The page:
To reveal how loyal to fashion brands 18-25 year-old Americans are, two LIM College professors Robert Conrad and Kenneth M. Kambara, Ph.D, have conducted a survey among their 275 master’s-level students.
Interestingly, almost a half (45%) expect to switch their favorite fashion labels within two years for something new, more innovative in nature, or/and engaged in social causes and philanthropy.
Asking why the respondents changed or expected to change their fashion brands of choice recently, the top responses were:
- 64% — availability of desirable alternatives;
- 66% — the brand no longer fit their personality;
- 66% — a simple desire for a change in style;
- 64% — the brand was no longer unique.
When asked about the benefits that could potentially attract them in new fashion brands, the surveyed named, among others:
- 80% — innovative nature of brands, their ability to develop new products and services;
- 74% — improved design that better reflects uniqueness;
- 67% — improved product quality;
- 63% — engagement of a brand in causes that resonate with my values/beliefs;
- 54% — limited distribution to ensure exclusivity.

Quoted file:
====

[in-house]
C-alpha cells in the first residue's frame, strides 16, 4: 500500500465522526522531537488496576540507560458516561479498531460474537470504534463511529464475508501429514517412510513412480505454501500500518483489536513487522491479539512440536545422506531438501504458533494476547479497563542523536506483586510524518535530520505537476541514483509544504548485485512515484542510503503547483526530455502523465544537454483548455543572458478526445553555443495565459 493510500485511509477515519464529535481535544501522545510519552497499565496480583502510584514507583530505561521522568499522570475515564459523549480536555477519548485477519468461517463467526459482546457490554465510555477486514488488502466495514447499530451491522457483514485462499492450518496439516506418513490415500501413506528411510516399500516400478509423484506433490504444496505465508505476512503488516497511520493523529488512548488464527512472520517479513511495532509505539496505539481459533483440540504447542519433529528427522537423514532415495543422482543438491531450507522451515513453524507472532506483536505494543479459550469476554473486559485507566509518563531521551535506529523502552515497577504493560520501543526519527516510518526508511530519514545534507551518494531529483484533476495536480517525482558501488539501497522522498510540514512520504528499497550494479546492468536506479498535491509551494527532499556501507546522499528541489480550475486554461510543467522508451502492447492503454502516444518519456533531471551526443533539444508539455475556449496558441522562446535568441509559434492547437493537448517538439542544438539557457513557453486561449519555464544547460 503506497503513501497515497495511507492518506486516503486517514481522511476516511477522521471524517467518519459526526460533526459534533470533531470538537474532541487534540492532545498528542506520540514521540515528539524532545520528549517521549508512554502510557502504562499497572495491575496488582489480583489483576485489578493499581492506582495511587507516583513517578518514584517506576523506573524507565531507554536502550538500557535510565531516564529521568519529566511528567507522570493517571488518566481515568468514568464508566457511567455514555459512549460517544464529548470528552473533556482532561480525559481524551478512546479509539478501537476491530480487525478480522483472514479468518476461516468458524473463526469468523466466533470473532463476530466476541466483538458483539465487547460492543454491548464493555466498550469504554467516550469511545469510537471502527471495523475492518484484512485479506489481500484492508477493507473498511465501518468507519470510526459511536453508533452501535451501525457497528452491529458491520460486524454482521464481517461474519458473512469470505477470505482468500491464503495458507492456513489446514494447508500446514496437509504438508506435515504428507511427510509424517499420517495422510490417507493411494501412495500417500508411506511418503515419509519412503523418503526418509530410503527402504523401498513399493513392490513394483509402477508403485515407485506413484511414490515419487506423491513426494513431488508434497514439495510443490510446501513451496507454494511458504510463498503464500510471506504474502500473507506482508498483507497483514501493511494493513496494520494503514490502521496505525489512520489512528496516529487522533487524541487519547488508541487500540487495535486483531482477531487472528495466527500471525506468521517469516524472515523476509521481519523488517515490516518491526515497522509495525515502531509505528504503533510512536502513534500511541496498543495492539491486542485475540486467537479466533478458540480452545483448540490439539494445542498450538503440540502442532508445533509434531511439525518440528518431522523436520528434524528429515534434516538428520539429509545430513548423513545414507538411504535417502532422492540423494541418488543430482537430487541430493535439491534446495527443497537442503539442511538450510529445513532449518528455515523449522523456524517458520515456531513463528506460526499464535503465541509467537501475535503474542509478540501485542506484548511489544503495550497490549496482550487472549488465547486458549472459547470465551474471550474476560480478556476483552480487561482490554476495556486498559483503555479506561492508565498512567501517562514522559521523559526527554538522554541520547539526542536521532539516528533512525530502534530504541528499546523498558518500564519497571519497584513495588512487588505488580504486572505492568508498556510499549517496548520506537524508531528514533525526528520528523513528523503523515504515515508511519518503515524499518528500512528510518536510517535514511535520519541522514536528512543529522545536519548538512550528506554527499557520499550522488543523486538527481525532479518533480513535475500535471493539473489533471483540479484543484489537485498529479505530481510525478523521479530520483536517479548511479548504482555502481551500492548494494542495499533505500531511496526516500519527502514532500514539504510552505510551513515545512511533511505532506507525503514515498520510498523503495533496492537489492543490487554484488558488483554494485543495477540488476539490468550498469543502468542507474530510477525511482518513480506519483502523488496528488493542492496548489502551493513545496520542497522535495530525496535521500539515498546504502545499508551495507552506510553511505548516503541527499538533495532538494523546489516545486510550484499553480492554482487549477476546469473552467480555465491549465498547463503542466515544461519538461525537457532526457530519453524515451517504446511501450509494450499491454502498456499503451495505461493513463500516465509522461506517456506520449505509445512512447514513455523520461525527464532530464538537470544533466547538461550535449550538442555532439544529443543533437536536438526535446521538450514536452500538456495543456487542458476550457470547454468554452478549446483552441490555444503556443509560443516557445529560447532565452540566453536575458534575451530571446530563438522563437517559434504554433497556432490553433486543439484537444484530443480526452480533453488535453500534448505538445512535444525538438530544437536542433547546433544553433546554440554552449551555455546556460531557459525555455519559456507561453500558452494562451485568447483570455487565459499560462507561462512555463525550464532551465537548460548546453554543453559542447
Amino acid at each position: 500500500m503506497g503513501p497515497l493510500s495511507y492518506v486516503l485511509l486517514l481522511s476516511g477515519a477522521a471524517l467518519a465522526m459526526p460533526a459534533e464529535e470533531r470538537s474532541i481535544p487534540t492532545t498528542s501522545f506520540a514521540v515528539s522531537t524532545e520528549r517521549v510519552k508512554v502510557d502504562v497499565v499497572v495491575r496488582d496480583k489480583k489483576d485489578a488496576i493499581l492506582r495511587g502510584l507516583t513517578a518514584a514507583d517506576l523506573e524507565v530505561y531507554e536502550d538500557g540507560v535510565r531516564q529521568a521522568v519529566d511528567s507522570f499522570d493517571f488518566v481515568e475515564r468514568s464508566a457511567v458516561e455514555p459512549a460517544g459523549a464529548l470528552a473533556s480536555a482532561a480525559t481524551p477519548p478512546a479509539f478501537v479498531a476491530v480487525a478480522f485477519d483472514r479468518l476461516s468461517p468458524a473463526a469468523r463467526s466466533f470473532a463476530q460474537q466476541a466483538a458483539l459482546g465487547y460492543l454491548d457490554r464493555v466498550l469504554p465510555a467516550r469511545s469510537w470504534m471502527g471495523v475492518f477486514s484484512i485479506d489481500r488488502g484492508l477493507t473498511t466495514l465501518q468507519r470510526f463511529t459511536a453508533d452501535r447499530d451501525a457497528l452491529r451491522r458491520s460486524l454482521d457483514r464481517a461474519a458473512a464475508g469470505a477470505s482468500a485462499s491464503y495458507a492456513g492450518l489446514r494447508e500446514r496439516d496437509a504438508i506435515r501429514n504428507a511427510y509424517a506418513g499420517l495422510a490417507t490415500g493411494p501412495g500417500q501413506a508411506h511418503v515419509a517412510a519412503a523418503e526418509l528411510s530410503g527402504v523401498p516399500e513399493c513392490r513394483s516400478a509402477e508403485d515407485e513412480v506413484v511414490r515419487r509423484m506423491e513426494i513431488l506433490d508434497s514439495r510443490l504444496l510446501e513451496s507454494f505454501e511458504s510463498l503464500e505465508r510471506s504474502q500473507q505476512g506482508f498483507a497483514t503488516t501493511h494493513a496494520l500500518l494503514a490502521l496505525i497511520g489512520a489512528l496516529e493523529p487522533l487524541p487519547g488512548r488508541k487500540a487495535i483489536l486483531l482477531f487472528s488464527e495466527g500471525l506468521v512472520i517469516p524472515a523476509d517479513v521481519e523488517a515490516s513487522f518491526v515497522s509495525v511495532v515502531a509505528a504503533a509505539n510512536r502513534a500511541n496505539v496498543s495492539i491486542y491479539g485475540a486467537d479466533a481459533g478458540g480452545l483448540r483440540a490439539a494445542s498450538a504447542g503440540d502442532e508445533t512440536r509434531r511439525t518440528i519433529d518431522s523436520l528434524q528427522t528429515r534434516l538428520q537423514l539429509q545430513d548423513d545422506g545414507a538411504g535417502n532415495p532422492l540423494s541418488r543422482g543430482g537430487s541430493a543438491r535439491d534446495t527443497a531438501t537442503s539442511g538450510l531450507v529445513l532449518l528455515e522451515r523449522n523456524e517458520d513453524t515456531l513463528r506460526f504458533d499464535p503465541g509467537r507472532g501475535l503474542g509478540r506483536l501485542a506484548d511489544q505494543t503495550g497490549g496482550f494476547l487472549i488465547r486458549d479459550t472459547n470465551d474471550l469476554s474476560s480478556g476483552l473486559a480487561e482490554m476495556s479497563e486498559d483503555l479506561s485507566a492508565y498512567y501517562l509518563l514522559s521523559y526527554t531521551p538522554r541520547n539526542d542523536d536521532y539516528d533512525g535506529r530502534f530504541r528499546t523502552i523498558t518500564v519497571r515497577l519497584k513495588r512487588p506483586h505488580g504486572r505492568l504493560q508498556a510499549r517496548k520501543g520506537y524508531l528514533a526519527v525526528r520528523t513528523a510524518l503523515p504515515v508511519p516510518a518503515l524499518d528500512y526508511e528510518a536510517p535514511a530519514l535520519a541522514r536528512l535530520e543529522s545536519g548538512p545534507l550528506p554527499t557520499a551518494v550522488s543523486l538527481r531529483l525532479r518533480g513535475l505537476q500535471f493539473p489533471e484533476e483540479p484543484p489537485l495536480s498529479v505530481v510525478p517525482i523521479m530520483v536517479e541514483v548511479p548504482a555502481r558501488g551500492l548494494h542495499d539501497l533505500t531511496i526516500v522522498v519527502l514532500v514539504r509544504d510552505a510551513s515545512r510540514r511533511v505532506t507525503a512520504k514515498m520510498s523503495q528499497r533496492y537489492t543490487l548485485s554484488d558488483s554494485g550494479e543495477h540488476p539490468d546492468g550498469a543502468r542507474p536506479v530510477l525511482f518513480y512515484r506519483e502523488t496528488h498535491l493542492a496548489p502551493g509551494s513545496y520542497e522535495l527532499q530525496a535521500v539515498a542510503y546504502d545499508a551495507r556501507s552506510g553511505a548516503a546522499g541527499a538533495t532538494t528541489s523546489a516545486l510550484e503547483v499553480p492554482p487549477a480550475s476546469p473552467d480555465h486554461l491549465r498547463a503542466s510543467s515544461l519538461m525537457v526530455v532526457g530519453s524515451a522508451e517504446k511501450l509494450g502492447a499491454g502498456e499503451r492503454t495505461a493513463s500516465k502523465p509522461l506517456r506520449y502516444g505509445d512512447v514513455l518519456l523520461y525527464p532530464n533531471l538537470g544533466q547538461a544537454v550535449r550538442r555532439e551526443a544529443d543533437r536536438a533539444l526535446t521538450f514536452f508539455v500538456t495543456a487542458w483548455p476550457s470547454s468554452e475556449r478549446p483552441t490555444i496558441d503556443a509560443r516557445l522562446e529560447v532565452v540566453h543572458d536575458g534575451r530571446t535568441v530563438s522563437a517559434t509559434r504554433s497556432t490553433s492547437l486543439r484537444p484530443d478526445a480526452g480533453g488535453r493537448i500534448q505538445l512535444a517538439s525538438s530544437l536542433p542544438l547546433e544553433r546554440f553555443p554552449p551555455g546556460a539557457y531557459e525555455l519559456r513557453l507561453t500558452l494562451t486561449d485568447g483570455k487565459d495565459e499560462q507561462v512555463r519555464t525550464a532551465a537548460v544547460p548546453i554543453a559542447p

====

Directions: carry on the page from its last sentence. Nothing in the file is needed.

Dr. Kambara commented on the the results of their shopping trends survey, conducted in March 2015:
“Retailers have become consumed with the customer experience from a supply chain perspective. There is very little happening to drive impulse purchases. There is virtually no new product innovation, with what little innovation there is coming from tech products or from the mode of delivery of fashion content. It’s up to brand managers and retailers need to fuel desire. Interestingly, a brand not being seen as ‘cool’ wasn’t a major factor in abandonment.”
However, these findings may not be true for all Millenials. For example, the latest study GfK MRI’s Survey of the American Consumer finds that different age groups (20-24 versus 25-34) within the Millenial category have different preferences and motivation when it comes to fashion shopping. How differently they choose, express opinions and spend, please read on Retail Touchpoints blog here.